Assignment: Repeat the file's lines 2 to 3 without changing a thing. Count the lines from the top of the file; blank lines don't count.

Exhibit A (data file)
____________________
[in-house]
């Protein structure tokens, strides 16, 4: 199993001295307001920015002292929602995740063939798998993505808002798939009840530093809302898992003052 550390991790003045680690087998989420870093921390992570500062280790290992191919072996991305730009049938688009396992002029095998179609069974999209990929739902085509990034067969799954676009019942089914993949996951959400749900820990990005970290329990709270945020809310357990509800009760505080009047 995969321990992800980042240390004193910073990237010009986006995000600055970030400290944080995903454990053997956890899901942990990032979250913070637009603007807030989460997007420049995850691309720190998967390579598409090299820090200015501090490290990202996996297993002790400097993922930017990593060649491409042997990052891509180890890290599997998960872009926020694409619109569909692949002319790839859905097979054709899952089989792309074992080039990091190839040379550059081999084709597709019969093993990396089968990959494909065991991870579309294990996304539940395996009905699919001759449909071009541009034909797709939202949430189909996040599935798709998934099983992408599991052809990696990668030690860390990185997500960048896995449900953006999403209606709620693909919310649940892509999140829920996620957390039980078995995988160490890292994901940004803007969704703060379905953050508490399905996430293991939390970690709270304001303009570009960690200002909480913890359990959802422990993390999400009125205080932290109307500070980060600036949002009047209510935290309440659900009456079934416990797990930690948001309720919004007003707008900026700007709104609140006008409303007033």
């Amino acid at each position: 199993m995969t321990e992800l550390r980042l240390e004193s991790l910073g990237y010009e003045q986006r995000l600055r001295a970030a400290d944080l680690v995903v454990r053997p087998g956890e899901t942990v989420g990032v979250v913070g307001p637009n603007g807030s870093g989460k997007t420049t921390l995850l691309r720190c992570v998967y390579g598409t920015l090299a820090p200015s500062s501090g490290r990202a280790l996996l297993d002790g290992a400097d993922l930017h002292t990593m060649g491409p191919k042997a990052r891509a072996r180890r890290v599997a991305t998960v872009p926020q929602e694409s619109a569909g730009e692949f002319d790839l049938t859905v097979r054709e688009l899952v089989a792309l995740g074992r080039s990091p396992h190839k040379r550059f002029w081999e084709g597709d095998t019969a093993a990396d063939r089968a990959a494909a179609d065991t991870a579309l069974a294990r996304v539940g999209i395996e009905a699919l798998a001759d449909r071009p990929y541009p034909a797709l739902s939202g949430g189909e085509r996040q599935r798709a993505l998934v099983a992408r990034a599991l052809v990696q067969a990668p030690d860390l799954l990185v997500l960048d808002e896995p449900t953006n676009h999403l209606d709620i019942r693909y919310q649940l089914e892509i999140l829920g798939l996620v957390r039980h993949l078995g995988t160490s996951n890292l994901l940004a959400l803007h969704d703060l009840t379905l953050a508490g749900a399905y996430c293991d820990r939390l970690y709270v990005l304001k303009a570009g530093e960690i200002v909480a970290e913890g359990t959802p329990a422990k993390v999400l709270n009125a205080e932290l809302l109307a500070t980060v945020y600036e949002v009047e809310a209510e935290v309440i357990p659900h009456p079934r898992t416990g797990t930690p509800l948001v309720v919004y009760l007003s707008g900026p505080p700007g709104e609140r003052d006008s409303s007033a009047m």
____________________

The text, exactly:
């Protein structure tokens, strides 16, 4: 199993001295307001920015002292929602995740063939798998993505808002798939009840530093809302898992003052 550390991790003045680690087998989420870093921390992570500062280790290992191919072996991305730009049938688009396992002029095998179609069974999209990929739902085509990034067969799954676009019942089914993949996951959400749900820990990005970290329990709270945020809310357990509800009760505080009047 995969321990992800980042240390004193910073990237010009986006995000600055970030400290944080995903454990053997956890899901942990990032979250913070637009603007807030989460997007420049995850691309720190998967390579598409090299820090200015501090490290990202996996297993002790400097993922930017990593060649491409042997990052891509180890890290599997998960872009926020694409619109569909692949002319790839859905097979054709899952089989792309074992080039990091190839040379550059081999084709597709019969093993990396089968990959494909065991991870579309294990996304539940395996009905699919001759449909071009541009034909797709939202949430189909996040599935798709998934099983992408599991052809990696990668030690860390990185997500960048896995449900953006999403209606709620693909919310649940892509999140829920996620957390039980078995995988160490890292994901940004803007969704703060379905953050508490399905996430293991939390970690709270304001303009570009960690200002909480913890359990959802422990993390999400009125205080932290109307500070980060600036949002009047209510935290309440659900009456079934416990797990930690948001309720919004007003707008900026700007709104609140006008409303007033």
């Amino acid at each position: 199993m995969t321990e992800l550390r980042l240390e004193s991790l910073g990237y010009e003045q986006r995000l600055r001295a970030a400290d944080l680690v995903v454990r053997p087998g956890e899901t942990v989420g990032v979250v913070g307001p637009n603007g807030s870093g989460k997007t420049t921390l995850l691309r720190c992570v998967y390579g598409t920015l090299a820090p200015s500062s501090g490290r990202a280790l996996l297993d002790g290992a400097d993922l930017h002292t990593m060649g491409p191919k042997a990052r891509a072996r180890r890290v599997a991305t998960v872009p926020q929602e694409s619109a569909g730009e692949f002319d790839l049938t859905v097979r054709e688009l899952v089989a792309l995740g074992r080039s990091p396992h190839k040379r550059f002029w081999e084709g597709d095998t019969a093993a990396d063939r089968a990959a494909a179609d065991t991870a579309l069974a294990r996304v539940g999209i395996e009905a699919l798998a001759d449909r071009p990929y541009p034909a797709l739902s939202g949430g189909e085509r996040q599935r798709a993505l998934v099983a992408r990034a599991l052809v990696q067969a990668p030690d860390l799954l990185v997500l960048d808002e896995p449900t953006n676009h999403l209606d709620i019942r693909y919310q649940l089914e892509i999140l829920g798939l996620v957390r039980h993949l078995g995988t160490s996951n890292l994901l940004a959400l803007h969704d703060l009840t379905l953050a508490g749900a399905y996430c293991d820990r939390l970690y709270v990005l304001k303009a570009g530093e960690i200002v909480a970290e913890g359990t959802p329990a422990k993390v999400l709270n009125a205080e932290l809302l109307a500070t980060v945020y600036e949002v009047e809310a209510e935290v309440i357990p659900h009456p079934r898992t416990g797990t930690p509800l948001v309720v919004y009760l007003s707008g900026p505080p700007g709104e609140r003052d006008s409303s007033a009047m």